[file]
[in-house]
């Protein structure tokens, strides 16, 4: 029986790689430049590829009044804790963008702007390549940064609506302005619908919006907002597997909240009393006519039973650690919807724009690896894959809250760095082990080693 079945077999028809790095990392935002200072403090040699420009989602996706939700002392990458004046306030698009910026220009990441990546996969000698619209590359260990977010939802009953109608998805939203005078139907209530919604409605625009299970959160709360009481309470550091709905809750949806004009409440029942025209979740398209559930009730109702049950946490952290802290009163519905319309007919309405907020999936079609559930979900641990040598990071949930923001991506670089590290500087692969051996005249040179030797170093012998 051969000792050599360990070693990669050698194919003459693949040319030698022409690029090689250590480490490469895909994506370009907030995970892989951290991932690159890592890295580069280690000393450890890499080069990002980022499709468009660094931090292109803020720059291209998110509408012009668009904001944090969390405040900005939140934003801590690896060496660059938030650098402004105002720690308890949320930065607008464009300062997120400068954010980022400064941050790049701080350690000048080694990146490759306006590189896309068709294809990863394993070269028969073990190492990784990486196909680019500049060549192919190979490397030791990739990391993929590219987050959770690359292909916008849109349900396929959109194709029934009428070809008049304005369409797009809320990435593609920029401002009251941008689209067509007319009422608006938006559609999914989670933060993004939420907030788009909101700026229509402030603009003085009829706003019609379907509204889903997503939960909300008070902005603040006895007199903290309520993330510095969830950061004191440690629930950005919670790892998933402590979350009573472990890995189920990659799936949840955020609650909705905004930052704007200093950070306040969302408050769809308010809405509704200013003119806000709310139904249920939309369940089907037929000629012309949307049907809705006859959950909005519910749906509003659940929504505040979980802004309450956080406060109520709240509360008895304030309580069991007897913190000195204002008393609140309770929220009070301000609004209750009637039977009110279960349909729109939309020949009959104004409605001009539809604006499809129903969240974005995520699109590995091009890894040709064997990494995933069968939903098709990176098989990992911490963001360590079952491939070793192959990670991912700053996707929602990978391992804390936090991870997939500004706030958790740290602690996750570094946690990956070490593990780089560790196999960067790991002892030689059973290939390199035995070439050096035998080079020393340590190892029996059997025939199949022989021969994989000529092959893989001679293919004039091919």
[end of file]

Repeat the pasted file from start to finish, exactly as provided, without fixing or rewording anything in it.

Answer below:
[in-house]
């Protein structure tokens, strides 16, 4: 029986790689430049590829009044804790963008702007390549940064609506302005619908919006907002597997909240009393006519039973650690919807724009690896894959809250760095082990080693 079945077999028809790095990392935002200072403090040699420009989602996706939700002392990458004046306030698009910026220009990441990546996969000698619209590359260990977010939802009953109608998805939203005078139907209530919604409605625009299970959160709360009481309470550091709905809750949806004009409440029942025209979740398209559930009730109702049950946490952290802290009163519905319309007919309405907020999936079609559930979900641990040598990071949930923001991506670089590290500087692969051996005249040179030797170093012998 051969000792050599360990070693990669050698194919003459693949040319030698022409690029090689250590480490490469895909994506370009907030995970892989951290991932690159890592890295580069280690000393450890890499080069990002980022499709468009660094931090292109803020720059291209998110509408012009668009904001944090969390405040900005939140934003801590690896060496660059938030650098402004105002720690308890949320930065607008464009300062997120400068954010980022400064941050790049701080350690000048080694990146490759306006590189896309068709294809990863394993070269028969073990190492990784990486196909680019500049060549192919190979490397030791990739990391993929590219987050959770690359292909916008849109349900396929959109194709029934009428070809008049304005369409797009809320990435593609920029401002009251941008689209067509007319009422608006938006559609999914989670933060993004939420907030788009909101700026229509402030603009003085009829706003019609379907509204889903997503939960909300008070902005603040006895007199903290309520993330510095969830950061004191440690629930950005919670790892998933402590979350009573472990890995189920990659799936949840955020609650909705905004930052704007200093950070306040969302408050769809308010809405509704200013003119806000709310139904249920939309369940089907037929000629012309949307049907809705006859959950909005519910749906509003659940929504505040979980802004309450956080406060109520709240509360008895304030309580069991007897913190000195204002008393609140309770929220009070301000609004209750009637039977009110279960349909729109939309020949009959104004409605001009539809604006499809129903969240974005995520699109590995091009890894040709064997990494995933069968939903098709990176098989990992911490963001360590079952491939070793192959990670991912700053996707929602990978391992804390936090991870997939500004706030958790740290602690996750570094946690990956070490593990780089560790196999960067790991002892030689059973290939390199035995070439050096035998080079020393340590190892029996059997025939199949022989021969994989000529092959893989001679293919004039091919």